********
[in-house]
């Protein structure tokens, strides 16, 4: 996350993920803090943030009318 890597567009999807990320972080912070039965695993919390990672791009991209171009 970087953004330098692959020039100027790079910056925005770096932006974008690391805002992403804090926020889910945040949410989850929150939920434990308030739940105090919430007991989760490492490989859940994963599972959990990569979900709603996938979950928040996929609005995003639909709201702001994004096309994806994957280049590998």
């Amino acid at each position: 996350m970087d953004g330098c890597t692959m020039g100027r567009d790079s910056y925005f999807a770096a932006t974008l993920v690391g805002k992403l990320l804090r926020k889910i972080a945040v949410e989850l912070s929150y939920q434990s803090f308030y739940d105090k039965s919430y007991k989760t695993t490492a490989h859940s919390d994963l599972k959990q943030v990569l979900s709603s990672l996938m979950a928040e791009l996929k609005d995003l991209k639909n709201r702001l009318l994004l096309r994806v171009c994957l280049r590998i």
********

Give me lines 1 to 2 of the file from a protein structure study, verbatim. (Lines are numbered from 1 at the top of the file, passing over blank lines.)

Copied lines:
[in-house]
């Protein structure tokens, strides 16, 4: 996350993920803090943030009318 890597567009999807990320972080912070039965695993919390990672791009991209171009 970087953004330098692959020039100027790079910056925005770096932006974008690391805002992403804090926020889910945040949410989850929150939920434990308030739940105090919430007991989760490492490989859940994963599972959990990569979900709603996938979950928040996929609005995003639909709201702001994004096309994806994957280049590998």